University of Edinburgh Featured PhD Programmes
University of Leeds Featured PhD Programmes
University College London Featured PhD Programmes

A key role for FKBPL in the regulation of cancer stem cell signalling and the microenvironment; therapeutic implications for tumour growth and metastasis


RCSI StAR International PhD Programme Research Projects

This project is no longer listed on FindAPhD.com and may not be available.

Click here to search FindAPhD.com for PhD studentship opportunities
Prof T Robson , Prof D O'Connor Applications accepted all year round Competition Funded PhD Project (Students Worldwide)

About the Project

Cancer stem cells (CSCs) are a special type of cell found within tumours that are able to undergo unlimited self-renewal and are highly resistant to therapy. Indeed, these cells are left behind and go on to divide rapidly, leading to tumour regrowth. Even more worrying, this population of cells have special features allowing them to move through the body, invading vital organs; a process known as metastasis.

We have identified a novel protein, called FKBPL, that occurs naturally in the body and which inhibits tumour blood vessel development, thereby stopping tumour growth. A therapeutic drug derived from the protein and designed to harness its therapeutic effects, has successfully completed phase I cancer clinical trials and was recently granted Orphan Drug status in ovarian cancer by the FDA. However, we have acquired data which suggests that this protein also targets breast and ovarian CSCs by transforming them into a more ‘normal’ cancer cell, which can be easily killed by chemotherapy. This project will assess the impact of FKBPL on other cells within the ovarian tumour microenvironment that are known to support the growth and survival of CSCs cells in the primary tumour and at distant sites.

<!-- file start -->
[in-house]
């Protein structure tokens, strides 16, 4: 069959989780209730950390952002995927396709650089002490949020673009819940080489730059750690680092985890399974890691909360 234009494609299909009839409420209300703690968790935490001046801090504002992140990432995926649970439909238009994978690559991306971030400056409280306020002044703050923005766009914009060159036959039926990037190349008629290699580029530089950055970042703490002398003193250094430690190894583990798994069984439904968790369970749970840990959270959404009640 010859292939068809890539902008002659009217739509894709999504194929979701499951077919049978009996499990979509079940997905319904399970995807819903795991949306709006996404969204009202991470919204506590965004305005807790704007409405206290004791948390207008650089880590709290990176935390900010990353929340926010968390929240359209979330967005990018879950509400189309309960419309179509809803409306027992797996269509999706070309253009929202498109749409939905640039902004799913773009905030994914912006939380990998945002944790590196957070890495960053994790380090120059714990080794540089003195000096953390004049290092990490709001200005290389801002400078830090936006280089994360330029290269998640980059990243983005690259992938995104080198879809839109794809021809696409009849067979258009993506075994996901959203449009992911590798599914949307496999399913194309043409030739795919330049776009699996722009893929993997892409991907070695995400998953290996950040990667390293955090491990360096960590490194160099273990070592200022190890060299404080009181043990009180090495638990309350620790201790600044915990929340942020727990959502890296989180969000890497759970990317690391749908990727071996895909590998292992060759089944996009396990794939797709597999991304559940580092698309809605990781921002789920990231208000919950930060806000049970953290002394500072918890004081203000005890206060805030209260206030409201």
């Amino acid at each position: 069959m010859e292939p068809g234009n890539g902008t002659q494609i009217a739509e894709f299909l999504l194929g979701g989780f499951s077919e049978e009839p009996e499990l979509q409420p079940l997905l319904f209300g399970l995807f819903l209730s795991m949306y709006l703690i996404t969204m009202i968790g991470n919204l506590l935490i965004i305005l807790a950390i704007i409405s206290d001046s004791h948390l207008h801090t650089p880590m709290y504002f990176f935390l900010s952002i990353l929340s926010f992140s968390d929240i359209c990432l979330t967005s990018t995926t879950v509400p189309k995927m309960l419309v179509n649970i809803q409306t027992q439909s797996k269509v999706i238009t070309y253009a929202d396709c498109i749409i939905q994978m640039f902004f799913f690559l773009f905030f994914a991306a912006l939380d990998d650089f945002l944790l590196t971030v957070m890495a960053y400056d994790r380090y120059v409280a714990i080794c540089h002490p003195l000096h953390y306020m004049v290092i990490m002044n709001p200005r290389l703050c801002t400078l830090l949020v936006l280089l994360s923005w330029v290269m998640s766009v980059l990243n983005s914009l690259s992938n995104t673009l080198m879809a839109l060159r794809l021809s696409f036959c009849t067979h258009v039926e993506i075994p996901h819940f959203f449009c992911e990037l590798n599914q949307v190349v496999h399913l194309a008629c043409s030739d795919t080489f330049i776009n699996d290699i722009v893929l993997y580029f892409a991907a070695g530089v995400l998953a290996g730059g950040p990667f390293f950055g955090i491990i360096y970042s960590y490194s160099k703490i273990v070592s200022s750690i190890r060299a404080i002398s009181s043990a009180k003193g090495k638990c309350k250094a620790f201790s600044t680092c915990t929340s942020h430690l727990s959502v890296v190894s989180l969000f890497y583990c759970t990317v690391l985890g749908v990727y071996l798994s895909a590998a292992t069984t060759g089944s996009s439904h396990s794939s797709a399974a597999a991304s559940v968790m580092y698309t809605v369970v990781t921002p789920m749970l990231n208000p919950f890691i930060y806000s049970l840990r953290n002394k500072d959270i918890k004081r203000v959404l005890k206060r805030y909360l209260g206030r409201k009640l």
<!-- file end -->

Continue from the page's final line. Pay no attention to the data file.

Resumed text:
We will evaluate exactly how FKBPL controls these cells and the implications on the ability of CSCs to become metastatic. Understanding
how this protein works will allow us to design future clinical trials that are more likely to demonstrate better response rates in cancer patients.

References

• Valentine A, O’Rourke M, Yakkundi A, Worthington J, Hookham M, Bicknell R, McCarthy H, McClelland K, McCallum L, Dyer H, McKeen
H, Waugh D, Roberts J, McGregor J, Cotton G, James I, Harrison T, Hirst D, Robson T FKBPL and peptide derivatives: novel biological
agents that inhibit angiogenesis by a CD44-dependent mechanism. Clin Cancer Res. 2011 Mar 1;17(5):1044-56.
• McClements L, Yakkundi A, Papaspyropoulos A, Harrison H, Ablett MP, Jithesh PV, McKeen HD, Bennett R, Donley C, Kissenpfennig A,
McIntosh S, McCarthy HO, O’Neill E, Clarke RB, Robson T. Targeting treatment resistant breast cancer stem cells with FKBPL and its
peptide derivative, AD-01, via the CD44 pathway. Clin Cancer Res. 2013 Jul 15;19(14):3881-93.
• Annett S, Robson T. Targeting cancer stem cells in the clinic: Current status and perspectives. Pharmacol Ther. 2018 Jul;187:13-30.


FindAPhD. Copyright 2005-2020
All rights reserved.